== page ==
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At minimum I would have a camera with rotation and world position; projections parameters such as angle of view and perspective vs. orthographic; and meshes with scale, angle, and world position.

When rendering a mesh I am wondering if I should calculate the final transformation matrix on the CPU and pass it to my shader, or if I should calculate the transformation matrix inside my shader.

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up vote 7 down vote accepted

There is no reason to calculate transformation matrix in shader, it would be just waste of resources, because you would need to calculate it for every vertex and that's not good idea.

If you calculate matrix in cpu, it would cost you few instructions and 16 * float size data transfer to GPU.

If you calculate matrix in gpu, it would cost you few instructions * vertices count and 9 * float size transfer to GPU - position, rotation, scale.

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I forgot about the shader running for every vertex. Oops. I actually got the idea about calculating matrices in the shader because that's what this tutorial appears to be doing. – Aaron Jul 2 '12 at 20:13
It's possible to calculate a matrix in a shader and sometimes it can be faster than uploading via a new glUniform (another example might be a transform via position only) but as a general rule that only applies to very special cases where full CPU-side matrix transforms and full matrix uploads are benchmarked and determined to be a bottleneck - otherwise don't do it unless you absolutely know for certain that you need to. – Le Comte du Merde-fou Jul 3 '12 at 0:28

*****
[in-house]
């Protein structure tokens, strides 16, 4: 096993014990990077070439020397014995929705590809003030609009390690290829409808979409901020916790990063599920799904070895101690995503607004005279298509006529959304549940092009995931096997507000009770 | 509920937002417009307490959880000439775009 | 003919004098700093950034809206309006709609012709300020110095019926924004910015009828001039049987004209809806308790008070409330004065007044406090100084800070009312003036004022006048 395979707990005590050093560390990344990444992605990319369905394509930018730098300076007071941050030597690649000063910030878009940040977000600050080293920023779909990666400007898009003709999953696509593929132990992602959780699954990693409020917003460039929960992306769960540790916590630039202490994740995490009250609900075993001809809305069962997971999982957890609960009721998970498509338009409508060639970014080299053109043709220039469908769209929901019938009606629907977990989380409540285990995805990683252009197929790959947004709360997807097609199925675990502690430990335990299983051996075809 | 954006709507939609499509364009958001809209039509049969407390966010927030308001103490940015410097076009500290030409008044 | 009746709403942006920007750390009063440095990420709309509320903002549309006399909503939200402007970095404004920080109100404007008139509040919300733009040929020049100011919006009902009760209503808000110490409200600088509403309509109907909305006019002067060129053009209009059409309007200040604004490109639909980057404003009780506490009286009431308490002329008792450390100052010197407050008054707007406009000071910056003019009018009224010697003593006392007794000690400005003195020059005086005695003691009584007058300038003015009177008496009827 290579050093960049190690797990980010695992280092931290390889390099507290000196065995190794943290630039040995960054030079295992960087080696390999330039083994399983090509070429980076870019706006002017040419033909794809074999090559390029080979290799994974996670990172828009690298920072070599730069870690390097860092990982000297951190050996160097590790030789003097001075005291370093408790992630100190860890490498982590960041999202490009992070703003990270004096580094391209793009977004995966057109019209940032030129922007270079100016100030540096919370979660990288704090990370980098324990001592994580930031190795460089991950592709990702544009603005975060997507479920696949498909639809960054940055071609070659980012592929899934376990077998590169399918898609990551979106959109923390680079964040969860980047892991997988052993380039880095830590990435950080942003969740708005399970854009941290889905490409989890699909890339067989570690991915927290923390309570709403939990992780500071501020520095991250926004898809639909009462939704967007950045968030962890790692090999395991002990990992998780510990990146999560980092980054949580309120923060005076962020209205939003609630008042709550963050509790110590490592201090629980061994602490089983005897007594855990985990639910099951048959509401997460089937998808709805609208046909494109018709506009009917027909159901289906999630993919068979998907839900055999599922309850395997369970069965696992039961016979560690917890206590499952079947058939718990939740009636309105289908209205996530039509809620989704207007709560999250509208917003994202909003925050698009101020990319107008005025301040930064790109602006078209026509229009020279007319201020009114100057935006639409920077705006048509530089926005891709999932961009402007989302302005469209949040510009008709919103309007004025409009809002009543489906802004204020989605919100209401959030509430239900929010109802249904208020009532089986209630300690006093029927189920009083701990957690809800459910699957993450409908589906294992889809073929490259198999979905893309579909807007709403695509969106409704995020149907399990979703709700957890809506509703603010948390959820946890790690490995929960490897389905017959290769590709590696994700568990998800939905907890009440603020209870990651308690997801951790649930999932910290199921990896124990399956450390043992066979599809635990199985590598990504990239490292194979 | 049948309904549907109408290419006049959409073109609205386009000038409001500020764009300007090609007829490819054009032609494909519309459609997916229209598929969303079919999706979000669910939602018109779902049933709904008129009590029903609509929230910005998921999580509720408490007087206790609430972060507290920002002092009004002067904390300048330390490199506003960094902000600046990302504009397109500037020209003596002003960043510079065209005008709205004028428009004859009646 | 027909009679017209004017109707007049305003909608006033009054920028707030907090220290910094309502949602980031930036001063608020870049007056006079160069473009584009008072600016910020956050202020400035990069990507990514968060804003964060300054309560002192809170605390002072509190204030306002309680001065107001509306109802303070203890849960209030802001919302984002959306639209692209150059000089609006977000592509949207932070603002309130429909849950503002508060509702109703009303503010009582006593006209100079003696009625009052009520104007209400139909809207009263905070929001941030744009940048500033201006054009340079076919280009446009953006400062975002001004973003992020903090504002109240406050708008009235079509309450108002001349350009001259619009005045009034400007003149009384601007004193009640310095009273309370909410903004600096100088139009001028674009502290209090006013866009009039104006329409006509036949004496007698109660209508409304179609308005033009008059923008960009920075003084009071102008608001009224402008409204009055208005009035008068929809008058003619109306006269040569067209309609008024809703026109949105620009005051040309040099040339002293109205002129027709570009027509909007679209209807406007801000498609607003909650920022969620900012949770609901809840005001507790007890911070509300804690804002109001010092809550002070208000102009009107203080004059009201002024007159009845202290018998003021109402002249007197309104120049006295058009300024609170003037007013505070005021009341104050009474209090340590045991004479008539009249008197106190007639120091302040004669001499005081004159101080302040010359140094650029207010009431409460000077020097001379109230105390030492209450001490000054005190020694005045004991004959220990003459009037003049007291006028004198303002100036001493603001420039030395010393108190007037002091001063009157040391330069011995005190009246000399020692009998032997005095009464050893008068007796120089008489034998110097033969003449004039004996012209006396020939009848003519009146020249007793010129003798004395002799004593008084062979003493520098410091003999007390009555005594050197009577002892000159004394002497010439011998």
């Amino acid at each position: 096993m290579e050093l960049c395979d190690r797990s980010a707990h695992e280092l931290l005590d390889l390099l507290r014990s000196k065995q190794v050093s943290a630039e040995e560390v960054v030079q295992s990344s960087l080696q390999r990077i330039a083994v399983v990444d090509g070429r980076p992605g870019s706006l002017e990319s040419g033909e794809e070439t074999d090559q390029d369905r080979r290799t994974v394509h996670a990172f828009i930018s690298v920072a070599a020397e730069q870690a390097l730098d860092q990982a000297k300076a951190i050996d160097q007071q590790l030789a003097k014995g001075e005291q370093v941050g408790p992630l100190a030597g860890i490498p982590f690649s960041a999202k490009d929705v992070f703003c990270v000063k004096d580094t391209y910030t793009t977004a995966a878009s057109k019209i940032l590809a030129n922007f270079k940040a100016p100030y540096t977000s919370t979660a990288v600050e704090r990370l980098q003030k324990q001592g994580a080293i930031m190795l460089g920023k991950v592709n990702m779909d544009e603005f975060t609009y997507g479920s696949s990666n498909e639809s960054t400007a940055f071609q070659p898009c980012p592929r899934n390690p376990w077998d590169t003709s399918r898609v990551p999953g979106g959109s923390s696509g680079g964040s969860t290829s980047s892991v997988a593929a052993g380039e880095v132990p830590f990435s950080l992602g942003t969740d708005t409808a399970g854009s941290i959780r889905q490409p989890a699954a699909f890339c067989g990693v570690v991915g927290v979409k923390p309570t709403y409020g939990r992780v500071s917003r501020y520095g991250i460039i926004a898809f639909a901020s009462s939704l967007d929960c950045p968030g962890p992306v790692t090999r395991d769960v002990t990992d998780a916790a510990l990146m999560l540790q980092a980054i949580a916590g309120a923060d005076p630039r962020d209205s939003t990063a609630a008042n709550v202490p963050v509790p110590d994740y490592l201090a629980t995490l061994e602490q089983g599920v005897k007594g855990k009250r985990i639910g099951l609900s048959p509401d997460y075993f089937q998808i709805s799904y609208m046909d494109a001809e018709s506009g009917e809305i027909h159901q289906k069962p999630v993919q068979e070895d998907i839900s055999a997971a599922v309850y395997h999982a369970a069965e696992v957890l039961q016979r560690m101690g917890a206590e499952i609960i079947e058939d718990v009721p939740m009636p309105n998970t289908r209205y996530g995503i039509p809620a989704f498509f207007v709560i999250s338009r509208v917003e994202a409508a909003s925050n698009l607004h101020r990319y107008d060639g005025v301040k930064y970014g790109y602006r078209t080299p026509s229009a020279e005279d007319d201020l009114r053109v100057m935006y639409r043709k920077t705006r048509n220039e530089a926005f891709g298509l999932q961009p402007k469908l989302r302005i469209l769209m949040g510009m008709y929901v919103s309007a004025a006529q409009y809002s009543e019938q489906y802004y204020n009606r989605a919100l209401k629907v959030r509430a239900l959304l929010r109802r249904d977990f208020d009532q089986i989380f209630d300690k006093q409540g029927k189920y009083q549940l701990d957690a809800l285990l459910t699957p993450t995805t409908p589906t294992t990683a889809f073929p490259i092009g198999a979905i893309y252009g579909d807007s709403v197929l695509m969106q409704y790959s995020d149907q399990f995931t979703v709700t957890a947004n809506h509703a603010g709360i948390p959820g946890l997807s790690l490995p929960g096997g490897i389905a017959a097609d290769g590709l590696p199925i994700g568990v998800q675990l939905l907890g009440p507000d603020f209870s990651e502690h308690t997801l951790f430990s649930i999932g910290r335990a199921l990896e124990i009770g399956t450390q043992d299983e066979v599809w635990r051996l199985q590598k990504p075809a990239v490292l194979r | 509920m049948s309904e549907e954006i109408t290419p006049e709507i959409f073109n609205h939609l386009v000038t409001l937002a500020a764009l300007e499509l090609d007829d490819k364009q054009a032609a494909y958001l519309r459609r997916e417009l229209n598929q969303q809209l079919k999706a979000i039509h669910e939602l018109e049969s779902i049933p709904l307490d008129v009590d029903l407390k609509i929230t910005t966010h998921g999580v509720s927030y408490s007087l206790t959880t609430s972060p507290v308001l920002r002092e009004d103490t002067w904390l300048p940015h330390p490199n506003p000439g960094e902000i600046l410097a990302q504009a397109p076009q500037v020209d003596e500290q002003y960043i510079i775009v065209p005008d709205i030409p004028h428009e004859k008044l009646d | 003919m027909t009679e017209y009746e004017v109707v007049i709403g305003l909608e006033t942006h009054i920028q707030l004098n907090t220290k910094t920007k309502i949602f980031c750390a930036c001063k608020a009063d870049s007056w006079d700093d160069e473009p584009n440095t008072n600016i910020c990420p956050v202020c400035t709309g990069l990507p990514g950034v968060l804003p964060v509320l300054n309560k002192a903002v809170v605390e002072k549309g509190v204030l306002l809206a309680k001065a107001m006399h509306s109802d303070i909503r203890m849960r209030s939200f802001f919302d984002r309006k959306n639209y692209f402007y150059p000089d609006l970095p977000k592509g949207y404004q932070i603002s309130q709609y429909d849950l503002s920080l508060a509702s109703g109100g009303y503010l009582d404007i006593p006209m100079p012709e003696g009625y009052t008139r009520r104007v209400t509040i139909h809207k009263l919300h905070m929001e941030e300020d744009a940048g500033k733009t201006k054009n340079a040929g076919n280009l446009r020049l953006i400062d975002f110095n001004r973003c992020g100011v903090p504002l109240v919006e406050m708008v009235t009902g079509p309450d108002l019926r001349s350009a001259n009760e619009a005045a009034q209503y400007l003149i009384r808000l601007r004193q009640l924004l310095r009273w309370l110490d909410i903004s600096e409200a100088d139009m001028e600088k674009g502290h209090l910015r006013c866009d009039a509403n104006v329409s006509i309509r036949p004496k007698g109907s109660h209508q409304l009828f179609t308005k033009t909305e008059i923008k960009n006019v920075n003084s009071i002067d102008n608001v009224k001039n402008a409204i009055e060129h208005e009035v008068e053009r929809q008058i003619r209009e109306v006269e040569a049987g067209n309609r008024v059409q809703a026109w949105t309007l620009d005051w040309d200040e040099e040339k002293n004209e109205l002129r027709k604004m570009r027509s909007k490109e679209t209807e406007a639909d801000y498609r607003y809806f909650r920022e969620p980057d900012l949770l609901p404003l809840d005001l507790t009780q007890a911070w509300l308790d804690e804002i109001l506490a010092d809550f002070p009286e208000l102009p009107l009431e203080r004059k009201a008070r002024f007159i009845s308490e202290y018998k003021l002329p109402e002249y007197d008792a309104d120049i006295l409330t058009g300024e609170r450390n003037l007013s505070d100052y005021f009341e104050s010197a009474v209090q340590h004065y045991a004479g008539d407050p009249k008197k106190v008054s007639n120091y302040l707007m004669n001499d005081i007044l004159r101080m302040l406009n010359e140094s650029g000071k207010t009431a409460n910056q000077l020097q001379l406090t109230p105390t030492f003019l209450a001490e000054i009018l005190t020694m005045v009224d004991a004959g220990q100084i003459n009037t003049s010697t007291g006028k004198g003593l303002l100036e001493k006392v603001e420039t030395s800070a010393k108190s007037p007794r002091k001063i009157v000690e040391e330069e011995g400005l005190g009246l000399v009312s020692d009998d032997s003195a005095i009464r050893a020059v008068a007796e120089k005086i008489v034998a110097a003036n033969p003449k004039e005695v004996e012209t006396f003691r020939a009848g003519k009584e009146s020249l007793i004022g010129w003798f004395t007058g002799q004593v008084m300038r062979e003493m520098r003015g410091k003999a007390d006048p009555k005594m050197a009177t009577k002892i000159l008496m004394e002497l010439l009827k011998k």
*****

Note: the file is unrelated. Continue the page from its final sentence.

...also note what it says in the Conclusion of that tutorial... – Le Comte du Merde-fou Jul 3 '12 at 0:33
And that's why one shouldn't skim. – Aaron Jul 3 '12 at 15:13

You should most definitely calculate the matrices in client cod, since the matrices do not change on a vertex-to-vertex basis. You are essentially repeating one calculation - of which you know the answer will be the same - for every time the vertex program is run.

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